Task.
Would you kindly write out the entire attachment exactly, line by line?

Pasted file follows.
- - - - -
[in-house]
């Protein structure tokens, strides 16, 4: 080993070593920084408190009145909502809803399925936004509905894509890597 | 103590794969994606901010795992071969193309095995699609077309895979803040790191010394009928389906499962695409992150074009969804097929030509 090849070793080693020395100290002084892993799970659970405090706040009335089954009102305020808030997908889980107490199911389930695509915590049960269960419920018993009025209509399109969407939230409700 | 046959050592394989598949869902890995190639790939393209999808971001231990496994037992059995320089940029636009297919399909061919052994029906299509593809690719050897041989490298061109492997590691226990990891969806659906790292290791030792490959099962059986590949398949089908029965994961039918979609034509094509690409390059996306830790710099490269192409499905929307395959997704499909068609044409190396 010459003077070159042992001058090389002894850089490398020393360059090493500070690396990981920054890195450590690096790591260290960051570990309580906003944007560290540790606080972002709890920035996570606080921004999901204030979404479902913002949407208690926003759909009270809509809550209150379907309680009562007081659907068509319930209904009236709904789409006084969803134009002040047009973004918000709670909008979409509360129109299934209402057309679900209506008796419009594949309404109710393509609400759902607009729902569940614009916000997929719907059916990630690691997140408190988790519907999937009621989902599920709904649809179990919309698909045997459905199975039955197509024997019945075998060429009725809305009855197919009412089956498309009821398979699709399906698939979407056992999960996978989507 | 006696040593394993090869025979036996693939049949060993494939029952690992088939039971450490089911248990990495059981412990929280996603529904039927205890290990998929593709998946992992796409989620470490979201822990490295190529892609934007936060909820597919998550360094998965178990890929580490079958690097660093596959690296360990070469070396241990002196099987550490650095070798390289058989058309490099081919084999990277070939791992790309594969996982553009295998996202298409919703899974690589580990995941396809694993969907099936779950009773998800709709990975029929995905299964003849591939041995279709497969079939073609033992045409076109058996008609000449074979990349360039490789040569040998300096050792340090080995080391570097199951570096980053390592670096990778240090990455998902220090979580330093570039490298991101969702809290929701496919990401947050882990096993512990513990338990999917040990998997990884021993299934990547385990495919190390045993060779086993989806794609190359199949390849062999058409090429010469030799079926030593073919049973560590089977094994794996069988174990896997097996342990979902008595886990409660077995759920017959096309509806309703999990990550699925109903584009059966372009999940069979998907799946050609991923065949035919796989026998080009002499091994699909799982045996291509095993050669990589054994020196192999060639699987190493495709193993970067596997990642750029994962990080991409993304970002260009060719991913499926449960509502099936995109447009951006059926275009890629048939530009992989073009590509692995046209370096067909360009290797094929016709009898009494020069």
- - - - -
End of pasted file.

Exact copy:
[in-house]
């Protein structure tokens, strides 16, 4: 080993070593920084408190009145909502809803399925936004509905894509890597 | 103590794969994606901010795992071969193309095995699609077309895979803040790191010394009928389906499962695409992150074009969804097929030509 090849070793080693020395100290002084892993799970659970405090706040009335089954009102305020808030997908889980107490199911389930695509915590049960269960419920018993009025209509399109969407939230409700 | 046959050592394989598949869902890995190639790939393209999808971001231990496994037992059995320089940029636009297919399909061919052994029906299509593809690719050897041989490298061109492997590691226990990891969806659906790292290791030792490959099962059986590949398949089908029965994961039918979609034509094509690409390059996306830790710099490269192409499905929307395959997704499909068609044409190396 010459003077070159042992001058090389002894850089490398020393360059090493500070690396990981920054890195450590690096790591260290960051570990309580906003944007560290540790606080972002709890920035996570606080921004999901204030979404479902913002949407208690926003759909009270809509809550209150379907309680009562007081659907068509319930209904009236709904789409006084969803134009002040047009973004918000709670909008979409509360129109299934209402057309679900209506008796419009594949309404109710393509609400759902607009729902569940614009916000997929719907059916990630690691997140408190988790519907999937009621989902599920709904649809179990919309698909045997459905199975039955197509024997019945075998060429009725809305009855197919009412089956498309009821398979699709399906698939979407056992999960996978989507 | 006696040593394993090869025979036996693939049949060993494939029952690992088939039971450490089911248990990495059981412990929280996603529904039927205890290990998929593709998946992992796409989620470490979201822990490295190529892609934007936060909820597919998550360094998965178990890929580490079958690097660093596959690296360990070469070396241990002196099987550490650095070798390289058989058309490099081919084999990277070939791992790309594969996982553009295998996202298409919703899974690589580990995941396809694993969907099936779950009773998800709709990975029929995905299964003849591939041995279709497969079939073609033992045409076109058996008609000449074979990349360039490789040569040998300096050792340090080995080391570097199951570096980053390592670096990778240090990455998902220090979580330093570039490298991101969702809290929701496919990401947050882990096993512990513990338990999917040990998997990884021993299934990547385990495919190390045993060779086993989806794609190359199949390849062999058409090429010469030799079926030593073919049973560590089977094994794996069988174990896997097996342990979902008595886990409660077995759920017959096309509806309703999990990550699925109903584009059966372009999940069979998907799946050609991923065949035919796989026998080009002499091994699909799982045996291509095993050669990589054994020196192999060639699987190493495709193993970067596997990642750029994962990080991409993304970002260009060719991913499926449960509502099936995109447009951006059926275009890629048939530009992989073009590509692995046209370096067909360009290797094929016709009898009494020069």